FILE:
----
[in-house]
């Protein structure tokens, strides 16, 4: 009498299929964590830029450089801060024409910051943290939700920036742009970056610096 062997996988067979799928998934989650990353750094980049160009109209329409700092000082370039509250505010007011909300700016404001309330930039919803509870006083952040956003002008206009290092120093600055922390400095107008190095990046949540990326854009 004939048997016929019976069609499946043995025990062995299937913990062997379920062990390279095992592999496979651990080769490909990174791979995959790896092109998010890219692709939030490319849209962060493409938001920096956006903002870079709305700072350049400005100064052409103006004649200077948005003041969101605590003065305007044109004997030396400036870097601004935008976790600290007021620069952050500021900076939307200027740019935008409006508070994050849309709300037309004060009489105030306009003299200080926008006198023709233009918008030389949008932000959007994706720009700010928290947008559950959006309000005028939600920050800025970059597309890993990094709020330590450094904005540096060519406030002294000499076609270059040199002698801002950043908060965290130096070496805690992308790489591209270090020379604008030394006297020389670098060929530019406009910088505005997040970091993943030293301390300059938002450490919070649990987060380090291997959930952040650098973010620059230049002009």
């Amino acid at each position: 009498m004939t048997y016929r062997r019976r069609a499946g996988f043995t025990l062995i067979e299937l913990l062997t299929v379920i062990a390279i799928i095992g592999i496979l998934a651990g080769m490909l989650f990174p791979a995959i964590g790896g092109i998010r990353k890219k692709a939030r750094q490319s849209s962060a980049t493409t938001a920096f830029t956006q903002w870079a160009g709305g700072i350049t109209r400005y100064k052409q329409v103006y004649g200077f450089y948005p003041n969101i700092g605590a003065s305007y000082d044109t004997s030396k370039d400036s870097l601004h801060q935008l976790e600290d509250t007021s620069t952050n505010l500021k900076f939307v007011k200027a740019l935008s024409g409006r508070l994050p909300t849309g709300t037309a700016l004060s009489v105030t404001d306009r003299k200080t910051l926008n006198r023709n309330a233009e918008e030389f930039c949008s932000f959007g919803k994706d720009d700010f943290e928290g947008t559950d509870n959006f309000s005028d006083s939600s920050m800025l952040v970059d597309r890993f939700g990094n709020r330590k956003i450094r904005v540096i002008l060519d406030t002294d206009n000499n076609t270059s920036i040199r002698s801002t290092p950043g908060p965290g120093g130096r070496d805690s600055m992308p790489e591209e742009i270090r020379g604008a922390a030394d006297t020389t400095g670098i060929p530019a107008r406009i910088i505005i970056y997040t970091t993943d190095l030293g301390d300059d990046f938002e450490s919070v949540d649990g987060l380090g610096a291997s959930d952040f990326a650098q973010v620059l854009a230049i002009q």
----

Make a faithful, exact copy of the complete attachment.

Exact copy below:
[in-house]
């Protein structure tokens, strides 16, 4: 009498299929964590830029450089801060024409910051943290939700920036742009970056610096 062997996988067979799928998934989650990353750094980049160009109209329409700092000082370039509250505010007011909300700016404001309330930039919803509870006083952040956003002008206009290092120093600055922390400095107008190095990046949540990326854009 004939048997016929019976069609499946043995025990062995299937913990062997379920062990390279095992592999496979651990080769490909990174791979995959790896092109998010890219692709939030490319849209962060493409938001920096956006903002870079709305700072350049400005100064052409103006004649200077948005003041969101605590003065305007044109004997030396400036870097601004935008976790600290007021620069952050500021900076939307200027740019935008409006508070994050849309709300037309004060009489105030306009003299200080926008006198023709233009918008030389949008932000959007994706720009700010928290947008559950959006309000005028939600920050800025970059597309890993990094709020330590450094904005540096060519406030002294000499076609270059040199002698801002950043908060965290130096070496805690992308790489591209270090020379604008030394006297020389670098060929530019406009910088505005997040970091993943030293301390300059938002450490919070649990987060380090291997959930952040650098973010620059230049002009």
């Amino acid at each position: 009498m004939t048997y016929r062997r019976r069609a499946g996988f043995t025990l062995i067979e299937l913990l062997t299929v379920i062990a390279i799928i095992g592999i496979l998934a651990g080769m490909l989650f990174p791979a995959i964590g790896g092109i998010r990353k890219k692709a939030r750094q490319s849209s962060a980049t493409t938001a920096f830029t956006q903002w870079a160009g709305g700072i350049t109209r400005y100064k052409q329409v103006y004649g200077f450089y948005p003041n969101i700092g605590a003065s305007y000082d044109t004997s030396k370039d400036s870097l601004h801060q935008l976790e600290d509250t007021s620069t952050n505010l500021k900076f939307v007011k200027a740019l935008s024409g409006r508070l994050p909300t849309g709300t037309a700016l004060s009489v105030t404001d306009r003299k200080t910051l926008n006198r023709n309330a233009e918008e030389f930039c949008s932000f959007g919803k994706d720009d700010f943290e928290g947008t559950d509870n959006f309000s005028d006083s939600s920050m800025l952040v970059d597309r890993f939700g990094n709020r330590k956003i450094r904005v540096i002008l060519d406030t002294d206009n000499n076609t270059s920036i040199r002698s801002t290092p950043g908060p965290g120093g130096r070496d805690s600055m992308p790489e591209e742009i270090r020379g604008a922390a030394d006297t020389t400095g670098i060929p530019a107008r406009i910088i505005i970056y997040t970091t993943d190095l030293g301390d300059d990046f938002e450490s919070v949540d649990g987060l380090g610096a291997s959930d952040f990326a650098q973010v620059l854009a230049i002009q």